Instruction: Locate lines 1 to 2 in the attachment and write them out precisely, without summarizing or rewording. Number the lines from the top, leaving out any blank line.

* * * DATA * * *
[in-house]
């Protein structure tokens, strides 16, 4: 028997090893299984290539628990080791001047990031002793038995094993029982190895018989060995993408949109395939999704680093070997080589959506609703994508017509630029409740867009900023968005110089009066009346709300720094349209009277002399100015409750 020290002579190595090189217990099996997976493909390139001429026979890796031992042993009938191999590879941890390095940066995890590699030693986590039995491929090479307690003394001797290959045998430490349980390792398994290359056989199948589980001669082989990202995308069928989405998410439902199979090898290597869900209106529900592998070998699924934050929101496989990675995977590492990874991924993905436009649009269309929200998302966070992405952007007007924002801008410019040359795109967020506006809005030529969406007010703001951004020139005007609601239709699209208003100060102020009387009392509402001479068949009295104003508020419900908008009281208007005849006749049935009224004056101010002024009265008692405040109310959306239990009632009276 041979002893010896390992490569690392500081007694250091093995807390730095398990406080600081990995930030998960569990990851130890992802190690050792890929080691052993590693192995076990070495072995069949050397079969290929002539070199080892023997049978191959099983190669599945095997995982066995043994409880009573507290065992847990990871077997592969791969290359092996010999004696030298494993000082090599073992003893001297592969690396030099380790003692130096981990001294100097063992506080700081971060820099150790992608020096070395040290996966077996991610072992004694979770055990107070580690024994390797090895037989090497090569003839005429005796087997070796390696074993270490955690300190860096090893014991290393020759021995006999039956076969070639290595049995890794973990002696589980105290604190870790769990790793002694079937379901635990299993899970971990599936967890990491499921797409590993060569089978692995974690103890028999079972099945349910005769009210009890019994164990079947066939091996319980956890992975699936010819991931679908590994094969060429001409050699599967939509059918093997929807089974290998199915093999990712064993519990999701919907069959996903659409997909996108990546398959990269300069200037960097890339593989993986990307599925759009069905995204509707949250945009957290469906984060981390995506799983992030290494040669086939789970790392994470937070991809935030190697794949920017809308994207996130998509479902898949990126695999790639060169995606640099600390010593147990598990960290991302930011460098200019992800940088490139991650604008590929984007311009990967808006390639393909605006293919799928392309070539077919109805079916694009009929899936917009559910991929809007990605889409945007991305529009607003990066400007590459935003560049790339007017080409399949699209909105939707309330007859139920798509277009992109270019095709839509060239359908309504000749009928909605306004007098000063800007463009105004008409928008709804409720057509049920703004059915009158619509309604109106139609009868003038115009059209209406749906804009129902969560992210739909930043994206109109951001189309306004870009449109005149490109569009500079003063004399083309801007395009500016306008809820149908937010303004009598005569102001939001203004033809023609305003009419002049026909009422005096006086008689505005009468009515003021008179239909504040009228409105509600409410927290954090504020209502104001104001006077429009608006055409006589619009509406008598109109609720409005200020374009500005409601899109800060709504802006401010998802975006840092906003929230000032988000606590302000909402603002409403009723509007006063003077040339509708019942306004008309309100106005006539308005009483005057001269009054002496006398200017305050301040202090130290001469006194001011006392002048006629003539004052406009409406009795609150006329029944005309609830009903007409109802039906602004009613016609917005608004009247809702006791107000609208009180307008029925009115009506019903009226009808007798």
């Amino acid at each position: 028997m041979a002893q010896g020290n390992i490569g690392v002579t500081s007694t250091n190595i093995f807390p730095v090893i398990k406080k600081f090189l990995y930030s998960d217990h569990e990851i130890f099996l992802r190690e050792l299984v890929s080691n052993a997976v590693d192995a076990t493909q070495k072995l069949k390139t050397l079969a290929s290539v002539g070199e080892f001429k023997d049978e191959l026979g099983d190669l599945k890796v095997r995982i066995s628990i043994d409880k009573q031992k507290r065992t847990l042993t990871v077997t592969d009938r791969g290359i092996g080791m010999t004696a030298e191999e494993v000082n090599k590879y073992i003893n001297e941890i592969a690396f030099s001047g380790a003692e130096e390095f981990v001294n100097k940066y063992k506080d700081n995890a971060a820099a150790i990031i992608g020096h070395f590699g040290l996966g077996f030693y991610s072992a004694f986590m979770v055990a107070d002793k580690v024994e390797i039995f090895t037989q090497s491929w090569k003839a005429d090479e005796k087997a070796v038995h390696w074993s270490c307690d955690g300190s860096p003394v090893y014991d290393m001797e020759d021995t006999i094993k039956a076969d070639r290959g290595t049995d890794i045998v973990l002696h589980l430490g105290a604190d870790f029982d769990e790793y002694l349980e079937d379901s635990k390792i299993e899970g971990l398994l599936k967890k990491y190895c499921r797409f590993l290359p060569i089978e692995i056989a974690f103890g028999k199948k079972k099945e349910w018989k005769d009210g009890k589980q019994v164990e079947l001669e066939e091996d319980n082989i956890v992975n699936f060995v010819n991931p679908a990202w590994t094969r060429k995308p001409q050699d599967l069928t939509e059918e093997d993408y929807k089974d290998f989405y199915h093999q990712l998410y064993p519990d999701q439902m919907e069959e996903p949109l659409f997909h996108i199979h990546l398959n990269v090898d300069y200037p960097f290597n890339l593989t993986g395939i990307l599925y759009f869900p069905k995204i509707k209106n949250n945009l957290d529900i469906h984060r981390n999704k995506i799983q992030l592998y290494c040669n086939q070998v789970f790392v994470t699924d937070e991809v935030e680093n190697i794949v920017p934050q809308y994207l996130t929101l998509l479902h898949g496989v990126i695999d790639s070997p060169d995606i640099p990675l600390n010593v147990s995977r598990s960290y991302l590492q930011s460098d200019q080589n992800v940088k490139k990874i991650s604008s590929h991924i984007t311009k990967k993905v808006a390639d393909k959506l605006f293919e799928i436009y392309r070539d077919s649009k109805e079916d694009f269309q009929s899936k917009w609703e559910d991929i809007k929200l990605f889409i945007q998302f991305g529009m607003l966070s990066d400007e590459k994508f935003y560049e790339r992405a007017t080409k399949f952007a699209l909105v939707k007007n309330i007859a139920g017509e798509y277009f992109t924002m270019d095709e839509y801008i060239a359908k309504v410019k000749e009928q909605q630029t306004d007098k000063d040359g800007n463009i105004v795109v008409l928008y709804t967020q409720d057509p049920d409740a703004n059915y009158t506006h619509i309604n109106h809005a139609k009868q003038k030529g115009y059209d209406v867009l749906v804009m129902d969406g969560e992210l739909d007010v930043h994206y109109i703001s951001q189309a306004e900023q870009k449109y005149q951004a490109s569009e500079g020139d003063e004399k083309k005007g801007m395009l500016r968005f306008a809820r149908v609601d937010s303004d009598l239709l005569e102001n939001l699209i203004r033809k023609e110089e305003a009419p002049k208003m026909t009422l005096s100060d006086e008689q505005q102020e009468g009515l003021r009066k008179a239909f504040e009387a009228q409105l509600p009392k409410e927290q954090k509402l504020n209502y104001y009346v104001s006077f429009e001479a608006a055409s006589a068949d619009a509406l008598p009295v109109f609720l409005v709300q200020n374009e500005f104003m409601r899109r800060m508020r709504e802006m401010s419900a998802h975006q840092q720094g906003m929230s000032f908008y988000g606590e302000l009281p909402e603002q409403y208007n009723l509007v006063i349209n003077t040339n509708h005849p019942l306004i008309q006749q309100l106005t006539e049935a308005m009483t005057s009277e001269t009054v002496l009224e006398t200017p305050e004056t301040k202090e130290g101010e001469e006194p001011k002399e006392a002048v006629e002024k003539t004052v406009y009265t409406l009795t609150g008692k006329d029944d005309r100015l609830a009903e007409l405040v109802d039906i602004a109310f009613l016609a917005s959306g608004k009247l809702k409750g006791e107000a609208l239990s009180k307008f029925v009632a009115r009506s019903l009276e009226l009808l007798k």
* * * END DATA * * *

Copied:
[in-house]
């Protein structure tokens, strides 16, 4: 028997090893299984290539628990080791001047990031002793038995094993029982190895018989060995993408949109395939999704680093070997080589959506609703994508017509630029409740867009900023968005110089009066009346709300720094349209009277002399100015409750 020290002579190595090189217990099996997976493909390139001429026979890796031992042993009938191999590879941890390095940066995890590699030693986590039995491929090479307690003394001797290959045998430490349980390792398994290359056989199948589980001669082989990202995308069928989405998410439902199979090898290597869900209106529900592998070998699924934050929101496989990675995977590492990874991924993905436009649009269309929200998302966070992405952007007007924002801008410019040359795109967020506006809005030529969406007010703001951004020139005007609601239709699209208003100060102020009387009392509402001479068949009295104003508020419900908008009281208007005849006749049935009224004056101010002024009265008692405040109310959306239990009632009276 041979002893010896390992490569690392500081007694250091093995807390730095398990406080600081990995930030998960569990990851130890992802190690050792890929080691052993590693192995076990070495072995069949050397079969290929002539070199080892023997049978191959099983190669599945095997995982066995043994409880009573507290065992847990990871077997592969791969290359092996010999004696030298494993000082090599073992003893001297592969690396030099380790003692130096981990001294100097063992506080700081971060820099150790992608020096070395040290996966077996991610072992004694979770055990107070580690024994390797090895037989090497090569003839005429005796087997070796390696074993270490955690300190860096090893014991290393020759021995006999039956076969070639290595049995890794973990002696589980105290604190870790769990790793002694079937379901635990299993899970971990599936967890990491499921797409590993060569089978692995974690103890028999079972099945349910005769009210009890019994164990079947066939091996319980956890992975699936010819991931679908590994094969060429001409050699599967939509059918093997929807089974290998199915093999990712064993519990999701919907069959996903659409997909996108990546398959990269300069200037960097890339593989993986990307599925759009069905995204509707949250945009957290469906984060981390995506799983992030290494040669086939789970790392994470937070991809935030190697794949920017809308994207996130998509479902898949990126695999790639060169995606640099600390010593147990598990960290991302930011460098200019992800940088490139991650604008590929984007311009990967808006390639393909605006293919799928392309070539077919109805079916694009009929899936917009559910991929809007990605889409945007991305529009607003990066400007590459935003560049790339007017080409399949699209909105939707309330007859139920798509277009992109270019095709839509060239359908309504000749009928909605306004007098000063800007463009105004008409928008709804409720057509049920703004059915009158619509309604109106139609009868003038115009059209209406749906804009129902969560992210739909930043994206109109951001189309306004870009449109005149490109569009500079003063004399083309801007395009500016306008809820149908937010303004009598005569102001939001203004033809023609305003009419002049026909009422005096006086008689505005009468009515003021008179239909504040009228409105509600409410927290954090504020209502104001104001006077429009608006055409006589619009509406008598109109609720409005200020374009500005409601899109800060709504802006401010998802975006840092906003929230000032988000606590302000909402603002409403009723509007006063003077040339509708019942306004008309309100106005006539308005009483005057001269009054002496006398200017305050301040202090130290001469006194001011006392002048006629003539004052406009409406009795609150006329029944005309609830009903007409109802039906602004009613016609917005608004009247809702006791107000609208009180307008029925009115009506019903009226009808007798």